The Facebook Graph API, by default, only returns the most recent 25 things of each type. That is, when making a request on a post with 26 comments and 26 reactions, only the first 25 reactions will appear in the field, and same for the comments. This limit can be increased to 100, but that's just kicking the can down the road. Given that many posts have more that 100 reactions and/or comments, how do we get all of them?

The answer is in the paging field. This (sometimes, if there are any extra things) contains a next field that you can put into your query string to get the next n things. This means we need to rethink our postFromFB function, because the response body of an API call is not a Post, but some top level Post information (the message and time), the first 25 Comments and possibly a pointer to some more Comments, and the first 25 Reactions and possibly a pointer to some more Reactions.

We can abstract this pattern of "Some things, and possibly instructions on how to get more things" as a new data type

and class,

First we make an instance of FromJSON (Paging a) whenever we have an instance of FromJSON a:

Then we make a type for initial responses:

and an instance of FromJSON

So the function postFromFB now has signature Token -> PostID -> PostResponse. We just need a way to elaborate a PostResponse into a Post.

We define some helper methods to make making API requests simpler.

Now we need to deal with paging comments and reactions.

So given a Paging a we can use nextPaging to get the next Paging a, if it exists. We just need some function to repeat this until there are no more to get, and collect all the as along the way.

We finish up here by defining a function to make a Post from a PostResponse (and a Token).

Cleaning up

One thing to notice is that nearly every function we've defined takes a Token and just passes it to another function. We can hide this by defining a new monad type FB a = Token -> IO a, so that a value of type FB a represents a computation that, given a Token, makes some calls to the Facebook API and returns an a.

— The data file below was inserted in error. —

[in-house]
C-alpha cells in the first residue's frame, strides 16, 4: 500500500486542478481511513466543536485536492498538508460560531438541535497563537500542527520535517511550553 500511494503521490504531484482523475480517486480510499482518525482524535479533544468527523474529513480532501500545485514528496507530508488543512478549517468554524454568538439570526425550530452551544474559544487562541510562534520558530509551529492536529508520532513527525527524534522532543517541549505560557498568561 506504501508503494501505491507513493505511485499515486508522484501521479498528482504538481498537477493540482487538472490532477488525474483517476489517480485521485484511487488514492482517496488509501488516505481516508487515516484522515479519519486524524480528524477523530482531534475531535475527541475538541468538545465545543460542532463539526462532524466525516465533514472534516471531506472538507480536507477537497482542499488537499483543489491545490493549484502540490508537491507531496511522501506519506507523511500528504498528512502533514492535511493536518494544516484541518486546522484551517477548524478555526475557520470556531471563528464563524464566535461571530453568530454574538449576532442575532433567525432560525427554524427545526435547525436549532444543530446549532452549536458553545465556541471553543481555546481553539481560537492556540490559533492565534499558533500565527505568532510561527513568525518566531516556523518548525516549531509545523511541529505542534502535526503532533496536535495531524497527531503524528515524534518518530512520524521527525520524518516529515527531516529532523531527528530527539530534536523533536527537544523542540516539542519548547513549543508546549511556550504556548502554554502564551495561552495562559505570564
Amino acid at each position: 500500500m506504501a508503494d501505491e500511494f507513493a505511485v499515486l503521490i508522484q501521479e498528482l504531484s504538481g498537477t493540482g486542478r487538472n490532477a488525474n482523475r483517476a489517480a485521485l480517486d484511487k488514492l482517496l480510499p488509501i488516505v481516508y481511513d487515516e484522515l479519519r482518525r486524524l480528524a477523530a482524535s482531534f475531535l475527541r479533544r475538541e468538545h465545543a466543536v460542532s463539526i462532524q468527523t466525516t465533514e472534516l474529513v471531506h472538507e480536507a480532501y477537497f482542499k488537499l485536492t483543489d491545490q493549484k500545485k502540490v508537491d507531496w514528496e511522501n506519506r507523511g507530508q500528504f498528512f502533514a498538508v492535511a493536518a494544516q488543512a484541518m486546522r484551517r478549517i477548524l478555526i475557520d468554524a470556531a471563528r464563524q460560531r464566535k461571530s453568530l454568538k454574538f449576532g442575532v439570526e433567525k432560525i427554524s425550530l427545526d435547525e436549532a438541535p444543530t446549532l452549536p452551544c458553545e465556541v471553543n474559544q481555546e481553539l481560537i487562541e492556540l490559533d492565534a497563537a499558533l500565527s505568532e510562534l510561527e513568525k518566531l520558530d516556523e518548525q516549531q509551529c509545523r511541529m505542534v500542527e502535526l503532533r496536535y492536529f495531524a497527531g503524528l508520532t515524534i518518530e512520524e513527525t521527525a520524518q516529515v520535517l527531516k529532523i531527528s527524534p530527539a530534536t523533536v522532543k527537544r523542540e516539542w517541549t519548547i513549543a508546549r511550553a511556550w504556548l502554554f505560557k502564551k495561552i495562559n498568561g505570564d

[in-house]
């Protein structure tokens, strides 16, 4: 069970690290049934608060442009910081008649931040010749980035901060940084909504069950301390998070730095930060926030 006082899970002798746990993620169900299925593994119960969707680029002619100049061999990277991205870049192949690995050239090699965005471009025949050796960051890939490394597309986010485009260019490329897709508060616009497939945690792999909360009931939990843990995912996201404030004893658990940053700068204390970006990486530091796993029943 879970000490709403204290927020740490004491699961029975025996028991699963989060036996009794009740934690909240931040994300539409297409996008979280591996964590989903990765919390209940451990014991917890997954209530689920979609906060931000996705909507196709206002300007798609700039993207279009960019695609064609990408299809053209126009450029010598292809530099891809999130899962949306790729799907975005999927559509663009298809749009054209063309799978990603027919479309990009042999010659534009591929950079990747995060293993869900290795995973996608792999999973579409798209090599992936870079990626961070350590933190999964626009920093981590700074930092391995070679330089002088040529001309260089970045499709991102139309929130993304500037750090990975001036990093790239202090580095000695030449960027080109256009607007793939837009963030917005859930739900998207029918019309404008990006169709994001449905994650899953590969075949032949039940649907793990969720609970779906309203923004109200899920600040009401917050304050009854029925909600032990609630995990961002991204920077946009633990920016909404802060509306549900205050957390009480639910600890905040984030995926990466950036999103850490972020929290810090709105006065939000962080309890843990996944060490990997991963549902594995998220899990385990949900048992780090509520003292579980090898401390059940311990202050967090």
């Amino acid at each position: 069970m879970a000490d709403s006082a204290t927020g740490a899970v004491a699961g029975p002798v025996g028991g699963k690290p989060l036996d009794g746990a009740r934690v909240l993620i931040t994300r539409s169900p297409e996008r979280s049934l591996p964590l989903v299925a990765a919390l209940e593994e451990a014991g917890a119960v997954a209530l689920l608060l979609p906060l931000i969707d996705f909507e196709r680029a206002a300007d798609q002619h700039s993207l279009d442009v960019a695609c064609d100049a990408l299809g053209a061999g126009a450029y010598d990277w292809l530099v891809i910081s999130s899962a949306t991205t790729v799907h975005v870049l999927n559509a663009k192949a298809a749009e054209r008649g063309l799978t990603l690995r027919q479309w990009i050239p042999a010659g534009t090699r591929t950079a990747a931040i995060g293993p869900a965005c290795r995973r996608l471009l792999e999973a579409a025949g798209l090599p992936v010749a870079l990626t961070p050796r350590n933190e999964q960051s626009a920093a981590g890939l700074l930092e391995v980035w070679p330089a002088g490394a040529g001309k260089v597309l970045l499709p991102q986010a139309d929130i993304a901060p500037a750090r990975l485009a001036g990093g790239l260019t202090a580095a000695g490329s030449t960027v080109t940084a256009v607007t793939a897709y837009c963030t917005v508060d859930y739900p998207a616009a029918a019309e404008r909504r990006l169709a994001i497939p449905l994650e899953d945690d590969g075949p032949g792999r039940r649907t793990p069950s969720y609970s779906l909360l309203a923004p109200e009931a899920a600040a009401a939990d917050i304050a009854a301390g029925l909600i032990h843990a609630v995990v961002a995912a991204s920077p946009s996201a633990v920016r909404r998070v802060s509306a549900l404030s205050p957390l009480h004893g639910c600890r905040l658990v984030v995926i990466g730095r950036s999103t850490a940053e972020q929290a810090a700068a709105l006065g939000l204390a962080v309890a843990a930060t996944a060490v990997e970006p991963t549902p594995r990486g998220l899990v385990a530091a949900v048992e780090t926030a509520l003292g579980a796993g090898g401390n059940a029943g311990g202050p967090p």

Then we can change most of our functions to return FB a, and in main call them like:

(where getToken :: IO Token, getID :: IO PostID, makePostFromFB :: PostID -> FB Post.)


Now that we can get any post we want, we need some place to put them all. A MYSQL database will do. We'll use the following schema, with all the obvious foreign key constraints.

Table Field Type
comments id_comment bigint
comments id_parent bigint
comments id_author bigint
comments message text
comments time t imestamp
posts id_post bigint
posts message text
posts feudnum int
posts time t imestamp
reactions type v archar
reactions id_author bigint
reactions id_post bigint
refs id _src big int
refs nu m_dest int
tags i d_comment b igint
tags tagged_user bigint
users id_user bigint
users name t inytext

We're going to use the mysql-simple library for putting posts in the database.

The idea here is to construct query templates like myQuery = "INSERT INTO table(v1,v2) VALUES(?,?)", then execute them by calling execute connection myQuery (x1,x2).

Mostly we're just going to be INSERTing rows into a table. Sometimes we'll want to UPDATE, like if the content of a post or comment changes.

So, to insert the data from a comment we could write a function like:

This will try inserting, and if that fails print the exception and try updating, and if that fails too, print the exception and exit gracefully. It works, but it's not ideal.

There's a lot of code reuse inside insertComment, and given that we'll need something similar for inserting Posts, Reactions, etc, we should try and pull out all the boilerplate, because fundamentally, there's not a lot of difference between putting a Post or a Comment into the database, the only thing that really changes is what table it goes in, and what query you use.

So let's start by keeping track of all the tables we'll be accessing, and let's make an appropriate pair of INSERT and UPDATE queries for each of them.

Now we can define a helper method to encapsulate the functionality of "try this, and if that fails try this instead":

And now we can make a generic function to put things into the database.

Finally, we need a function that actually puts a post into the database. We proceed inductively, starting at the component types and building up to Post.

There is something to beware of. As we have foreign key constraints in the database, we need to be careful with the order in which we insert things. For example, since the table tags has a column id_comment with a foreign key constraint to the id_comment column in the comments table, we better not try to insert a comment's tags before we insert the comment itself.